So what do you do when your dog keeps sneezing repeatedly? We all, dog and humans alike love one good sneeze… it's instant relief.
But what happens when one sneeze turns to two, three, five, nine, in rapid succession?
What Causes Dog Sneezing?
Sneezing occurs when your dog’s nasal mucosa — the tender inner lining of the nose — is aggravated. An occasional sneeze is normal, but if your dog keeps sneezing, you need to perk up because some of the causes of such sneezing are downright nasty.
The most common causes of sneezing include the following:
- Allergies: Just like humans, dogs can develop allergies over the years. In the context of sneezing, your pet can become allergic to innumerable items including pollen, mold spores, mites, dust, dander, perfumes, cigarette smoke, cleaning products, and shampoo.
- Infection: There are a number of disease agents that can trigger sneezing as a symptom. These include kennel cough, canine distemper, and canine influenza.
- Foreign Body: There could be something lodged in your dog’s nasal cavity. Grass awns are an example that can be particularly dangerous. Parasites within the sinus can also trigger sneezing, although this does not tend to be continuous; instead, these are usually periodic bouts of intense sneezing.
- Nasal Tumor: A growth in the nasal cavity may also make your dog more susceptible to bouts of sneezing. Such tumors can be benign or malignant.
When to Get Concerned
Sneezing is a generic attempt by the body to stop nasal irritation. It often works. However, if your dog’s sneezing is continuous, violent, and accompanied by nasal discharge, you need to commence an investigation.
What to Do
Since you have some idea about what causes sneezing (see above), you should be able to evaluate contributory factors.
- If the sneezing started quite suddenly during or after a walk in the fields, it could well be a foreign body, although it could be a temporary allergic reaction too.
- If your pet is newly adopted from a shelter, he may have picked up an infection there;
- Also, he may be allergic to something in your house.
- If your pet has a spotty vaccination history, infection could well be the cause.
- If the frequency of sneezing has gradually picked up over weeks, there could be a nasal growth that’s the root cause.
Blood in the Discharge
If your dog’s sneezing has commenced abruptly and he has been sneezing for over six hours or so but there is no blood in his nasal discharge, you need to book an immediate appointment with your veterinarian. Ideally, your dog should be examined within the next 24 hours.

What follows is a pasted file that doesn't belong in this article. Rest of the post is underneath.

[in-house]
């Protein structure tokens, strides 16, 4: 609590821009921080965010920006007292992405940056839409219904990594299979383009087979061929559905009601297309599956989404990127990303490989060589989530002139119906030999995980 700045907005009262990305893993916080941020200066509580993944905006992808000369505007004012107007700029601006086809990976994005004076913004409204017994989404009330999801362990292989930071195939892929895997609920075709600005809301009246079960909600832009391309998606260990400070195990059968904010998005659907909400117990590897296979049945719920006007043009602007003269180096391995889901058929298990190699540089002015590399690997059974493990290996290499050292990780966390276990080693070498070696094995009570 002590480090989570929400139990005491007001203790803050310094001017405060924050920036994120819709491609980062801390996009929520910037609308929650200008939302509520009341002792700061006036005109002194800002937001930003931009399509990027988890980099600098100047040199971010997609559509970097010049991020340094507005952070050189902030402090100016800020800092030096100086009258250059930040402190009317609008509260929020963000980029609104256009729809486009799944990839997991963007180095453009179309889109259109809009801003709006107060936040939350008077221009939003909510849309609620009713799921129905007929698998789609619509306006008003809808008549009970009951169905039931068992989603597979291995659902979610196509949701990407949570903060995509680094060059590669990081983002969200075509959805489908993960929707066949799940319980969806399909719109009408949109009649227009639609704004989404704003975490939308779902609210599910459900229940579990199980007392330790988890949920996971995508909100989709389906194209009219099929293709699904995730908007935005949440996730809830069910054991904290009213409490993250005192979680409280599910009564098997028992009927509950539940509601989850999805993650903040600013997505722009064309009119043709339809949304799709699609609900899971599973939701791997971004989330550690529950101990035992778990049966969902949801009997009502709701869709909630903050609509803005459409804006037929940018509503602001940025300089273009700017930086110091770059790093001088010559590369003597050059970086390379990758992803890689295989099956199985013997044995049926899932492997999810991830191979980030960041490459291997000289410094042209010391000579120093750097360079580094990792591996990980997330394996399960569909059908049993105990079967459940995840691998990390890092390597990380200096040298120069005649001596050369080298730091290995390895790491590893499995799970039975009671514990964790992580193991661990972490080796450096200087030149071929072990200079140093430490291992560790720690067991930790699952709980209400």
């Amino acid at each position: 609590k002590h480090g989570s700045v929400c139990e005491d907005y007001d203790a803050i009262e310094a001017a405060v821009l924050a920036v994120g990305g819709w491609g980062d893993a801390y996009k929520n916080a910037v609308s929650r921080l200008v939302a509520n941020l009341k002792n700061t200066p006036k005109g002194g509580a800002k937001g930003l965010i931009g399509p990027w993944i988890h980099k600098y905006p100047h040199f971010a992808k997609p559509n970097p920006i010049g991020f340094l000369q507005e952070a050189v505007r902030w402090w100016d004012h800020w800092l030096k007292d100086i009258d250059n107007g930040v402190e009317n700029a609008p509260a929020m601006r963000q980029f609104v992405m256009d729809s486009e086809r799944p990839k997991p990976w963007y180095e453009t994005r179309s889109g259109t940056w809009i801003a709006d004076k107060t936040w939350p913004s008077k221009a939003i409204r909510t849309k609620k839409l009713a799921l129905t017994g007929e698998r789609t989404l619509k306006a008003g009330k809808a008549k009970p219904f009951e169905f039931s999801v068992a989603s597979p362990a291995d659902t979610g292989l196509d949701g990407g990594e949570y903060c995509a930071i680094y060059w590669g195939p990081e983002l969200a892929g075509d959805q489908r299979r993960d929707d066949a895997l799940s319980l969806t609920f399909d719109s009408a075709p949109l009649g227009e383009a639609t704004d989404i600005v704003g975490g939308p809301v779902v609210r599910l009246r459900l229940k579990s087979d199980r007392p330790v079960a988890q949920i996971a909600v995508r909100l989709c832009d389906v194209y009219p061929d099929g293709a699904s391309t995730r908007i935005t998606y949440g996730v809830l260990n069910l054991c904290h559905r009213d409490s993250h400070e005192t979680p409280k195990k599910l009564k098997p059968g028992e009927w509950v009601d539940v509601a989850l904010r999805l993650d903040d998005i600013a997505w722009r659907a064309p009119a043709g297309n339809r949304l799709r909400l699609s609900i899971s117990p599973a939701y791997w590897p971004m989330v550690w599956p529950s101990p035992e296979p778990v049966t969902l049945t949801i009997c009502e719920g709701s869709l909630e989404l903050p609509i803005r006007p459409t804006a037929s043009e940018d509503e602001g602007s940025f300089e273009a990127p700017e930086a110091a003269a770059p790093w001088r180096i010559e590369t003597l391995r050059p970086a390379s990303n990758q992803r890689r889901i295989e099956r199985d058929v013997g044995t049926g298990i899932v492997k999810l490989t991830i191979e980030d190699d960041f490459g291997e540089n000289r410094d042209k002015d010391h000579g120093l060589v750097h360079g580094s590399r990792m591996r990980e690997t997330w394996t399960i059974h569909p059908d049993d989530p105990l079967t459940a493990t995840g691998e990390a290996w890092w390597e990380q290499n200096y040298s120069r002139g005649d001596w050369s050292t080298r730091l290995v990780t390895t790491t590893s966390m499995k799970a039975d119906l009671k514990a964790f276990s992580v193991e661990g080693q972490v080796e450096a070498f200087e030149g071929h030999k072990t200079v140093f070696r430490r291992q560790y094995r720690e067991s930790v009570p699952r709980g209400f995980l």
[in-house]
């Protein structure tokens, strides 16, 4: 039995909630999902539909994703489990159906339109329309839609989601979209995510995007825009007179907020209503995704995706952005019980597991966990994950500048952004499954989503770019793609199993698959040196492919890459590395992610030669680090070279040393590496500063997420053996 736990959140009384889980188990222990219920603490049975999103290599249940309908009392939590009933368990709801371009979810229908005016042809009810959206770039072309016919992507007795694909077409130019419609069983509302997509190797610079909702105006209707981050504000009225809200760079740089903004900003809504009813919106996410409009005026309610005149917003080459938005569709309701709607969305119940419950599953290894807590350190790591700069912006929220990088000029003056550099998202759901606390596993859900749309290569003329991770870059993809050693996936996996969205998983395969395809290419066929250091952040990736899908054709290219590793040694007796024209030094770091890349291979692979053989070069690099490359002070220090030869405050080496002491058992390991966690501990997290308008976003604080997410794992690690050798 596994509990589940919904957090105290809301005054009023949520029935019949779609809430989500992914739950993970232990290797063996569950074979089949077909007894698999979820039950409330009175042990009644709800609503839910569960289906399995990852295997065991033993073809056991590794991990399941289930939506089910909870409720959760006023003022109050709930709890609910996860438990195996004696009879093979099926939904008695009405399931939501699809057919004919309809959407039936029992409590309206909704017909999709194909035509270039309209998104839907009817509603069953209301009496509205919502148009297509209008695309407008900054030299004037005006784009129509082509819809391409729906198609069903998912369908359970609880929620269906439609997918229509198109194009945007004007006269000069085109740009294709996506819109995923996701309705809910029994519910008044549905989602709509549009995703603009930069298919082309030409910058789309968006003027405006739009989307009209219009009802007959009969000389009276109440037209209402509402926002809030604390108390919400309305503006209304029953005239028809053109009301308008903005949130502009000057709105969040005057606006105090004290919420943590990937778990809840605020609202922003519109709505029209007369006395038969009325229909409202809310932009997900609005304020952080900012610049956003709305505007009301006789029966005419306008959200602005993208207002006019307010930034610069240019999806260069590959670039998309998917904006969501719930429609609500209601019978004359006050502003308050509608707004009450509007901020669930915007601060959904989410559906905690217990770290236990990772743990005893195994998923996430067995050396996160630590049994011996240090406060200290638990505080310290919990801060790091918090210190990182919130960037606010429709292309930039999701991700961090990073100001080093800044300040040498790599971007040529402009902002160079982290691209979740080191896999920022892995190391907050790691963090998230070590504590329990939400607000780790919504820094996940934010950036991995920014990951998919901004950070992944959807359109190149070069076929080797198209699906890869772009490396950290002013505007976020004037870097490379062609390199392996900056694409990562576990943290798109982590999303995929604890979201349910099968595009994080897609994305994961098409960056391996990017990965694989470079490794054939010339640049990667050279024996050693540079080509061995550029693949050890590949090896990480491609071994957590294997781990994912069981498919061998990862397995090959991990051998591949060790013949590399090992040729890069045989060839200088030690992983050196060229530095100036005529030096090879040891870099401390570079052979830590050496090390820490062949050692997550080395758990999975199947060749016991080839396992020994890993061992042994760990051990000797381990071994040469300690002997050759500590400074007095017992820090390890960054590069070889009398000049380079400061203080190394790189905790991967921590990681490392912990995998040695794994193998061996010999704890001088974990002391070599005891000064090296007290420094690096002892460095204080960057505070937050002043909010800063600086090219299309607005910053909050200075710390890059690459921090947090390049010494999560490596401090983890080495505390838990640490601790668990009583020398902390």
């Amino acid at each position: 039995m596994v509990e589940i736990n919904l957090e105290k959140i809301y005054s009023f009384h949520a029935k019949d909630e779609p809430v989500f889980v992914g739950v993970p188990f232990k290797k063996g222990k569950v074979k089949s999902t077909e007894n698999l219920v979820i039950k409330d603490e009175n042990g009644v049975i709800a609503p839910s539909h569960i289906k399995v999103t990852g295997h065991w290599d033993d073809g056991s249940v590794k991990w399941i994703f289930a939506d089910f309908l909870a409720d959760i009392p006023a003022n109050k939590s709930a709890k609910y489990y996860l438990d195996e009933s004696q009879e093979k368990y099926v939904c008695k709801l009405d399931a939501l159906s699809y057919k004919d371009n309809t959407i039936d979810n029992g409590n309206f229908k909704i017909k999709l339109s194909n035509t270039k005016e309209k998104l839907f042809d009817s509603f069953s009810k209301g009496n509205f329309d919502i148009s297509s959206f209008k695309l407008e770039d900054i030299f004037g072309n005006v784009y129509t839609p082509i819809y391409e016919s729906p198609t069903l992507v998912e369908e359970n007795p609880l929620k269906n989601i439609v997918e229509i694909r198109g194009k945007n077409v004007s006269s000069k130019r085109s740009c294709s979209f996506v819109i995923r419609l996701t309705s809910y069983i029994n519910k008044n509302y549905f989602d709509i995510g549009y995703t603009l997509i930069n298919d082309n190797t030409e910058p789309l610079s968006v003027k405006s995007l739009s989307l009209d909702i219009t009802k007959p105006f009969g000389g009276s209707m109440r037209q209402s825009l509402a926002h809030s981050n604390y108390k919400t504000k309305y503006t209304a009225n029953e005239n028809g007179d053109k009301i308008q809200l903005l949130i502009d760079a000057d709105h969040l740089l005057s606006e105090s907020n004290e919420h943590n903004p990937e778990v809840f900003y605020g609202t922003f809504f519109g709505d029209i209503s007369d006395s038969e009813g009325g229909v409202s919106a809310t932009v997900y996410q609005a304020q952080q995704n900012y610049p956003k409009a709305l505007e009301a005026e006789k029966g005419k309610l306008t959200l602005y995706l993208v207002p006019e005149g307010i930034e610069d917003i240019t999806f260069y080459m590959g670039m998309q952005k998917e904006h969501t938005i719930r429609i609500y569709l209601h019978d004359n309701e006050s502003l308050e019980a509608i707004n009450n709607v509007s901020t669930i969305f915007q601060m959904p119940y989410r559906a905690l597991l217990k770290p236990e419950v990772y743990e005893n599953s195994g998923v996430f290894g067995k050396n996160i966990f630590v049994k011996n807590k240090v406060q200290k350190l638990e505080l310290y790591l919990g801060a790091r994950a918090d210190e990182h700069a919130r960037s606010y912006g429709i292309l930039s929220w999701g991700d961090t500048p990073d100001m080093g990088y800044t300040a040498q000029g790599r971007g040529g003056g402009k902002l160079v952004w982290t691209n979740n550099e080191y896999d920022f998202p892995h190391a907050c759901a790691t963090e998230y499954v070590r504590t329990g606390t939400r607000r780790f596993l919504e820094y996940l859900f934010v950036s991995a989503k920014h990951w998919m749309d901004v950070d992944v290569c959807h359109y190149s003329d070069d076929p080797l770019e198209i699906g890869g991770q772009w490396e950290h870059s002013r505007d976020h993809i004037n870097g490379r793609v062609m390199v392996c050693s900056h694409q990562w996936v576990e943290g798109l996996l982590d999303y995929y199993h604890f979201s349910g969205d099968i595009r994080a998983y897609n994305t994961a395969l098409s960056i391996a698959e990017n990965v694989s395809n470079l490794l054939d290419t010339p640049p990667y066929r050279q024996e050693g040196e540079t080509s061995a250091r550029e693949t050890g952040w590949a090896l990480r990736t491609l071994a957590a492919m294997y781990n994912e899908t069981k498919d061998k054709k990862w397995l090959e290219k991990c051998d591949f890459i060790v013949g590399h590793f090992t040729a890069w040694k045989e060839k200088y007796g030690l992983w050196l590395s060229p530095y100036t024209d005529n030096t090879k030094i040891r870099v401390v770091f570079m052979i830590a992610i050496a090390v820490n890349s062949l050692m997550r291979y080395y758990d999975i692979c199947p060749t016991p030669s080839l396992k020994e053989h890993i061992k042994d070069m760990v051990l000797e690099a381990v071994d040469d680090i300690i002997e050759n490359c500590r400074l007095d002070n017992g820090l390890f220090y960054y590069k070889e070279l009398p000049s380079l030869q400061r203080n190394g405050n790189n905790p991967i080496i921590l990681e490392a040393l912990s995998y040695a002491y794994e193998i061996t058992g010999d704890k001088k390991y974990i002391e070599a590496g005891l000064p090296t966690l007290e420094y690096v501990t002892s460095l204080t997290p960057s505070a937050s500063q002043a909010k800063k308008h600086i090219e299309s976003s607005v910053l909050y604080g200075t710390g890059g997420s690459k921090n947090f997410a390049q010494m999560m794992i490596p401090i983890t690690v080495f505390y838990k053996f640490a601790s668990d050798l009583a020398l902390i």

When the frequency of sneezing has gradually seen an uptick, your dog will need professional help. Certainly, the earlier the better, but a delay of a couple of days should be fine.
In the meantime, keep him “quarantined” from other dogs, especially if you think that he may be infected with a disease.
Typical Treatment – How to Stop The Sneezing?
Treatment for chronic sneezing will need to be directed by a veterinarian. Needless to say, treatment will be based on the diagnosis.
Usually, you should have some answers immediately following the examination. In some cases — for example, allergies or growths — a definitive diagnosis could take a while, but you should have a fairly clear idea in a matter of weeks.
Treatment for allergies will depend on the agent involved; the perfect protocol may require a period of trial and error.
Infection is usually treated with antibiotics; even viral infections (that do not respond to antibiotics) can increase the susceptibility of your pet to bacteria, so it’s not uncommon to have a mixed infection that will respond to antibiotics.
The treatment regime for parasites is relatively straightforward, but a foreign body can be tricky to treat. Nasal growths will need to be analyzed to figure out how to deal with them.
Irrespective, you will need to closely follow your veterinarian’s recommendations.
A Final Word
When your dog keeps sneezing, you should be concerned. If you are attuned to your pet, you should be well placed to assist your veterinarian in homing in on the cause. As always, the quicker you get in touch with a veterinary professional, the better the prognosis for your dog.